But how exact is research?  Does the why or the cause matter? There is an article in Wired well worth reading at  It is called “Trial and Error: Why Science Is Failing Us” by Jonah Lehrer.  He looks at the story of the cholesterol drug torcetrapib and how what should have easily worked failed miserably. Causes are shortcuts, are stories, that we tell ourselves to make sense of the world. We are wired to try to make sense of the world, and we do this with stories.  What we forget is that they are stories and we sometimes make them unquestionable truths.  They matter, but in the end, they are our constructs. Statistical analysis in research can help, but too often the questions are asked in ways that affect outcomes, or the wrong tests are chosen or funding affects outcomes. At best, we can predict with probability.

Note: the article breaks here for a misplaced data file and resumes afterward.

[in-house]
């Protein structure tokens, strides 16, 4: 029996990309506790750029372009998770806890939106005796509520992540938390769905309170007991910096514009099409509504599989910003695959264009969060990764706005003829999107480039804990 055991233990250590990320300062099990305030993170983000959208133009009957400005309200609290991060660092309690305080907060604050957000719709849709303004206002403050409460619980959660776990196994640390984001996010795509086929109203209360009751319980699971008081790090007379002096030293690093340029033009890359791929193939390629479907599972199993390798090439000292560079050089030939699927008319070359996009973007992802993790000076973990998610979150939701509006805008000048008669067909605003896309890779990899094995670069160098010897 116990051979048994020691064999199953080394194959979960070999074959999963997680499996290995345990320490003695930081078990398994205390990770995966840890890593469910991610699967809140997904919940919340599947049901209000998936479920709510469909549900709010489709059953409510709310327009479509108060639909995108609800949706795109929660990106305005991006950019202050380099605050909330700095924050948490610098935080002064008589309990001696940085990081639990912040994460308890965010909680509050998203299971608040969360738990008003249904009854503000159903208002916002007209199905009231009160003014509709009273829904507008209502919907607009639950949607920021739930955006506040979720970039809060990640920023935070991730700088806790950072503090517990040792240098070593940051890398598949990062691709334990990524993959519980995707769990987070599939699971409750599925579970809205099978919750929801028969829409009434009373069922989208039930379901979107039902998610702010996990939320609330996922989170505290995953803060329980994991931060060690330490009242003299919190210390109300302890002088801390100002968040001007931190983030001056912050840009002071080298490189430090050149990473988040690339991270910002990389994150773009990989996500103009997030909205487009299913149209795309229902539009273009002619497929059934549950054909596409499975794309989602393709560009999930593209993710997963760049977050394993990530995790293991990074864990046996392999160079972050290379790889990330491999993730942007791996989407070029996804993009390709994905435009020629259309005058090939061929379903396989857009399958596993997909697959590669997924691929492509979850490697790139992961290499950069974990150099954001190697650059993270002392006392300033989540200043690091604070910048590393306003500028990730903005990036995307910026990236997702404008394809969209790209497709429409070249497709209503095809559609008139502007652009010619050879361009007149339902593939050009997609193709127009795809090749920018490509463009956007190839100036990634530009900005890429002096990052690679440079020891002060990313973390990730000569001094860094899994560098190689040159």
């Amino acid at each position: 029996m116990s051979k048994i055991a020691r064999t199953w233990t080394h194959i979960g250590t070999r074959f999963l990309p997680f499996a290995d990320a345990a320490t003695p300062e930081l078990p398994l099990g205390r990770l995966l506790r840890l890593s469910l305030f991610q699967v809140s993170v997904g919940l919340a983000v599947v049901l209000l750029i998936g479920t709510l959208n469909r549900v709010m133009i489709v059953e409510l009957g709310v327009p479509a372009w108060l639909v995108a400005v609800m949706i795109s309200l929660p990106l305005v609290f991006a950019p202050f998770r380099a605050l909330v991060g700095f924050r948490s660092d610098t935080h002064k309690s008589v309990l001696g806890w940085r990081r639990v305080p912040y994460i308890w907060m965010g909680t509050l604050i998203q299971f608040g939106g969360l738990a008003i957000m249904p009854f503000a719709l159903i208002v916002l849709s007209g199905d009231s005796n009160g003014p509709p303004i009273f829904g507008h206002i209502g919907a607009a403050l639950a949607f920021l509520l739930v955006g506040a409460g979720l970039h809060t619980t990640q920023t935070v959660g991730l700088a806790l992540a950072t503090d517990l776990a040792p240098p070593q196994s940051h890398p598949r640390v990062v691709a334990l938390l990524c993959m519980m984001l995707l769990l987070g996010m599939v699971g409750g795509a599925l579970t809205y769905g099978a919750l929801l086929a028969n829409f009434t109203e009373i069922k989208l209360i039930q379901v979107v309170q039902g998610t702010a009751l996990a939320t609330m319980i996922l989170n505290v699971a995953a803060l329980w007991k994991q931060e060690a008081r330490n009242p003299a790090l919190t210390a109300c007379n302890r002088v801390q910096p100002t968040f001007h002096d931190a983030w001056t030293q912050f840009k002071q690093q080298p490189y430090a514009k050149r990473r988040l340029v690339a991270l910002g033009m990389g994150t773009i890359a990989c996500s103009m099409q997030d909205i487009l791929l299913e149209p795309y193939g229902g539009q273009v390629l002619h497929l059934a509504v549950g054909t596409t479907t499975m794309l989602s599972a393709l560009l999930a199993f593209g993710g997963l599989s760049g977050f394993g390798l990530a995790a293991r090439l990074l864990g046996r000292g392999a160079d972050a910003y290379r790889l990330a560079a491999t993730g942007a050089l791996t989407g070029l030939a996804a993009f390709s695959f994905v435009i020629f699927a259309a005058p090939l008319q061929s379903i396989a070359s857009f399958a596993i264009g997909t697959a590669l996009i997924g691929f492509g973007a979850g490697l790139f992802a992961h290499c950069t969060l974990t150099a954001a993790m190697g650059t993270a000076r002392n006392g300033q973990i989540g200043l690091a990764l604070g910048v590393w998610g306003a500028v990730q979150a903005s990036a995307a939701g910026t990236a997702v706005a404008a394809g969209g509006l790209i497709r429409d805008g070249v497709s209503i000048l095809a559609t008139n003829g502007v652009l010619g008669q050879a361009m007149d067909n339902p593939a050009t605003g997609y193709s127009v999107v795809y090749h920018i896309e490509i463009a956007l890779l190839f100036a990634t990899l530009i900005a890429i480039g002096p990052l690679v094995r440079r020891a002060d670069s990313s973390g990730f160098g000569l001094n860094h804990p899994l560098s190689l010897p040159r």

Jonah writes:

“David Hume referred to causality as “the cement of the universe.” He was being ironic, since he knew that this so-called cement was a hallucination, a tale we tell ourselves to make sense of events and observations. No matter how precisely we knew a given system, Hume realized, its underlying causes would always remain mysterious, shadowed by error bars and uncertainty.”